directly below me. I focused on the water, dimly realizing that there was
little or no fog under the bridge, and that was when I saw the eyes. At first,
I did not recognize them as eyes. They looked like thousands of tiny red points
of light and I thought perhaps they were some type of phosphorescent creatures,
glowing to attract mates, or food. Then they blinked. It was as though they
were "doing the wave", that is, their eyes closed, then reopened, in
a solid movement, sweeping from my left to my right, taking a few seconds to
cross the massed thousands that were directly below me, under the causeway.
I stepped back from the rail in confusion,
then turned and walked
about fifty feet from the car and looked over again. The water was at first
perfectly black, but then I saw a pair of red eyes, then another, then thirty,
then hundreds and thousands. They assembled beneath my position, a rapt
audience waiting for me to perform.
I reached a shaking hand to my back pocket
and withdrew one of the
road flares, briskly pulling the tab and squinting against the glare as it
burst into pinkish, reddish fire. If Hell really burns, it is probably the
color of road flares.
I held the flare aloft, out over the bridge
rail and I leaned out
to better examine the creatures below. Now I saw no eyes, but on the piling
directly below me, I saw a slick, black mass oozing back into the water and
even as I watched, the gray concrete began to reappear. They had been halfway
up the bridge pier. They had been coming up to the deck, to the roadway!
I stood rooted to the spot, watching the
calm surface of the lake,
until the flare burned too far down for me to hold it any longer. I laid it on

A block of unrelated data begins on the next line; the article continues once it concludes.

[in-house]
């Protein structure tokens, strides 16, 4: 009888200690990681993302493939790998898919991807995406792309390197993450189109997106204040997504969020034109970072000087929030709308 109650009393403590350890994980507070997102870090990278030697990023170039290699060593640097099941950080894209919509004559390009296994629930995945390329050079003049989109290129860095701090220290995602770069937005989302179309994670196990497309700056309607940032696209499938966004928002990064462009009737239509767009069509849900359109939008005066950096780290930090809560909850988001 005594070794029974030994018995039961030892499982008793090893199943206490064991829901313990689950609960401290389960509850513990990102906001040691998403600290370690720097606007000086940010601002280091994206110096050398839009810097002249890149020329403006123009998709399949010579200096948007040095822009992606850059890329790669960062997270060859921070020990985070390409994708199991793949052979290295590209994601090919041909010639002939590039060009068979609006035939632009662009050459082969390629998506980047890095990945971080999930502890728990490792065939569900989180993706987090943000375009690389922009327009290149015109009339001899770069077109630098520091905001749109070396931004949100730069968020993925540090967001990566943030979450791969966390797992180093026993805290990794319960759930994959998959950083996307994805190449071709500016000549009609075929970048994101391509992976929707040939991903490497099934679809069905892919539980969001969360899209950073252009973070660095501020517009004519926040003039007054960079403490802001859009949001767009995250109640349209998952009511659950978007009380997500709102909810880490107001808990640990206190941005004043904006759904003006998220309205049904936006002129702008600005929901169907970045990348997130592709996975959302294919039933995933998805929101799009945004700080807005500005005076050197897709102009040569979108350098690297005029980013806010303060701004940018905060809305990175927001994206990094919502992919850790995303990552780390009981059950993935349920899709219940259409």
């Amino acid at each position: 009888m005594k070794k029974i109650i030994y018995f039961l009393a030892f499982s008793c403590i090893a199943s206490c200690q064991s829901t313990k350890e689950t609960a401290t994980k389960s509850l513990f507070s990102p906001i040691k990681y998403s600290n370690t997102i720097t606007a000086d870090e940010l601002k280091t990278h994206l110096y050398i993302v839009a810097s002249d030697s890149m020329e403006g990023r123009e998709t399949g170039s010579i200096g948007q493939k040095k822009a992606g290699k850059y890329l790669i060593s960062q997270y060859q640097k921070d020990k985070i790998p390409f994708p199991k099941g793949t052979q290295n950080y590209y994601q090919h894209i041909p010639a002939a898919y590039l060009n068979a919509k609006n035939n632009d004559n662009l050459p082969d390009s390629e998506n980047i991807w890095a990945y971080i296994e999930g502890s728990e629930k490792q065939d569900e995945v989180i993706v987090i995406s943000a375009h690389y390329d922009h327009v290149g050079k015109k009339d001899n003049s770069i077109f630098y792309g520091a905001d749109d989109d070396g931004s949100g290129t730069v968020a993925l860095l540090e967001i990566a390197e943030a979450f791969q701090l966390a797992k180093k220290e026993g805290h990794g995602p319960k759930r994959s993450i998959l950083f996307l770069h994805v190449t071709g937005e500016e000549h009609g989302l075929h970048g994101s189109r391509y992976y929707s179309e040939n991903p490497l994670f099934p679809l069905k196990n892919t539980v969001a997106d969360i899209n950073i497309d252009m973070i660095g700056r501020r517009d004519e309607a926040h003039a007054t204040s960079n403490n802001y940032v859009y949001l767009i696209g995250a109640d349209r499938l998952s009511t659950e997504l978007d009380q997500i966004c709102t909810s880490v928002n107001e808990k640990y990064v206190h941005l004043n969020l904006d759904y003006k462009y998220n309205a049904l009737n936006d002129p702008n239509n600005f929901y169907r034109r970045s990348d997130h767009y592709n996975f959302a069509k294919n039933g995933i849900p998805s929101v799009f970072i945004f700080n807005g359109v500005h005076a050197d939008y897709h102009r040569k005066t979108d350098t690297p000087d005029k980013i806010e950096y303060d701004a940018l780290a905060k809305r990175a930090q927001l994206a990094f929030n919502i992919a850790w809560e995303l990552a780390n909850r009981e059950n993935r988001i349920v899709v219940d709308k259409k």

the rail, and retreated to the car. When I got in, I locked the doors and Jody
asked from the darkness, "What is it? What did you see?"
"I'm not sure. Something in the lake, watching
"Oh, yeah. Right." she said, sarcasm making
"I think we may be in trouble." I said.
"Well, hell, yes, we're in trouble," she
like very much to get home. Is there any reason why we seem to have no traffic
at all, here?"
"I've been trying to figure that out," I
I think it has something to do with time flow."
"You lost me."
"Well, the clock on the dash was on the same
time for several
minutes before the car died, and my watch has read 3:46 for all the time we've
"Something's stopping time?"
"It would appear so."
"Bullshit! You just do something to get us
out of here,
mister!" she was beginning to get shrill.
"Ease off a little, hon. Let's not wake up
"Why? Don't want to deal with your son?"
"Don't Jody me, goddamn it! You know you
resent the hell out
of him for screwing up your life and causing you the inconvenience-"
I reached over and placed my hand gently
over her mouth to still
her and she started to push my hand away, then she looked where I was looking,
at the tiny red eyes pouring over the bridge rail, right next to the car.
"Shhh! Be quiet. I don't know what it is.
It's what I saw in
"Are those eyes?"
"Is it like crabs or something?"
"Well, what is it?"
"I don't know."
"You didn't see them?"
"Yeah, I did. But I don't know what they
"What did it look like?"
"Just those eyes, in a black shiny mass,
slick looking, like
"Well, you asked..."
Just then, the right front tire went flat
with a hiss, and Jody
screamed, waking Seth.
I listened to her as she took in breath for
another scream, and I
said, "Stop it! Jody, that won't help! You're only going to scare
"It's coming for us! We're gonna die!"
I could find no fault with her reasoning
as I frantically twisted
the ignition key one more time. I knew that it wouldn't start, but I was scared
beyond rational thought and was thinking only of escape. I turned the ignition
switch again and again, as though I could wish
the car to start.
Glancing to my right, past my wife, I could
still see the